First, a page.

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Reviewed by: Andre Manseau

Directed by: Stanley Kubrick

Malcolm McDowell
Patrick Magee
Warren Clarke
John Clive
Michael Bates

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What's it about
In future Britain, charismatic delinquent Alex DeLarge is jailed and volunteers for an experimental aversion therapy developed by the government in an effort to solve society's crime problem... but not all goes to plan.
Is it good movie?
You know, I expect to get a lot of flak for this but I really don't enjoy A Clockwork Orange very much. Don't confuse anything though, because I know it's a great movie- I just don't like watching it very much. With that said, I will am happy to review a fantastic release of a transcendent and powerful film that many truly love.

Not a lot of super-futuristic movies hold up very well when you watch them again after several years. Director Stanley Kubrick has made some bizarre films, and this one is arguably one of his best. I've got no real problems admitting that this one still holds up quite well and remains relatable and will certainly inspire discussion among those who watch it.

Malcolm McDowell truly shines in the role of Alex, the rotten leader of his gang of droogs who engage in mayhem for the pure sake of it. When the group scuffles about who the leader should be, the gang turns on him and he's sent to prison. Of course, this isn't the best place for the poor guy and he really gets the boots put to him- he's forced to endure videos that detail his crimes while being injected with a drug to help him associate horrible pain with the crimes he's committed.

As an audience, we're not supposed to simply hate Alex; his crimes are not the focus of this 'ultra violent' movie. Instead, we're supposed to realize that the true horror lies in the loss of our own ability to make moral choices. It's impossible not to feel for Alex when he's going through this treatment, despite watching him commit horrific and awful crimes on innocent people early on in the film.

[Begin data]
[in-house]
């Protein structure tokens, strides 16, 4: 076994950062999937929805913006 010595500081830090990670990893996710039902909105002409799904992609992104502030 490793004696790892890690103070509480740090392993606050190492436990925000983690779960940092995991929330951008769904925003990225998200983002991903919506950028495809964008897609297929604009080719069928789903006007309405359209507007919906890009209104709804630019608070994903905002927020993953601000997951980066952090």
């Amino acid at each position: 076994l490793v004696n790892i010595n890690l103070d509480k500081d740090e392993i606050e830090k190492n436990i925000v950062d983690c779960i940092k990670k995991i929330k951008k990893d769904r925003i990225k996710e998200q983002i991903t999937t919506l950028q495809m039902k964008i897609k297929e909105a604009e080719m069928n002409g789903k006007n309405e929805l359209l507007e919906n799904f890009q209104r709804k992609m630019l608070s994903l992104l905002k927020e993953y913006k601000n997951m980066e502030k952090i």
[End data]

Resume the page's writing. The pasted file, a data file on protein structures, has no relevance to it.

There's no doubt that this movie is groundbreaking and a truly different sort of experience. This movie has been banned in places all over the world for decades and will undoubtedly shock, unsettle and prove your thought. There's a tremendous use of music here and it works. Who could ever forget the whole Singing in the Rain scene?

Although I don't love watching it, I know that it carries a real punch and undoubtedly requires multiple viewings. It is a truly challenging film that shows that the world can be a terrifying place and even the most evil may not deserve the punishment that can be subjected upon them.

If we're completely stripped of the choice between good and evil, are we even human anymore? If you haven't seen this film yet, you must. Don't wait, pick it up and find out for yourself what a risk-taking, conversation starting film truly is.
Video / Audio
Although the source material hasn't aged well, this film looks about as sharp as it can, retaining its 1.66:1 widescreen ratio and being presented in full 1080p. If you own the last release, it is the exact same video transfer, I'm told.

Audio comes in a DTS-HD Master Audio 5.1 track and sounds pretty clear, although it can be pretty front heavy. Again, for what it's worth, I'm told this isn't a big improvement over the last Blu-Ray release.
The Extras
First up, this comes with a 40 page digibook about the making of the film and a digital copy for those of you who dig that.

You get an Audio commentary with Malcolm McDowell and Nick Redman. This is a fantastic track as both men are animated, honest and full of tidbits. This doesn't disappoint.

Still Tickin': The Return of Clockwork Orange runs about 45 minutes long and is basically a big video essay about the making of this film, the original novel it was based on, the trouble releasing it in the UK and the impact it still has today. Comprehensive and honest.

Great Bolshy Yarblockos! Making A Clockwork Orange is about a half an hour long that repeats a lot of the previous feature, but has a lot of insight from famous filmmakers and authors who give their two sense. You also get a lot of focus on the created slang of the future, and a peek into the infighting between McDowell and Kubrick while on set.

Turning Like Clockwork is 26 minutes of more commentary on the film, hosted by McDowell. This one focuses on the trouble of release and the connection of violence and films today.

Malcolm McDowell looks back is a short 10 minute featurette that is a great sort of 'Grandpa tells us about his glory days' deal. Really classic, genuine stuff.

O Lucky Malcolm! is a feature length documentary about McDowell, running almost 90 minutes and is exhaustive. If you love Malcolm McDowell, you're going to know all about him after this is said and done.

We're not done yet, as you also get Stanley Kubrick: A Life in Pictures, which is OVER two hours long and another truly exhausting retrospective of this brilliant filmmaker's life and legacy. This is a HUGE extra and really can't be skipped over. More interesting than McDowell's because he is arguably more important.

As if that's not enough, there's a trailer too.
Last Call
If you don't want to buy this film because it's too intense thats fine, but it's absolutely a comprehensive collector's edition that doesn't skip out on anything good. Highly recommended.
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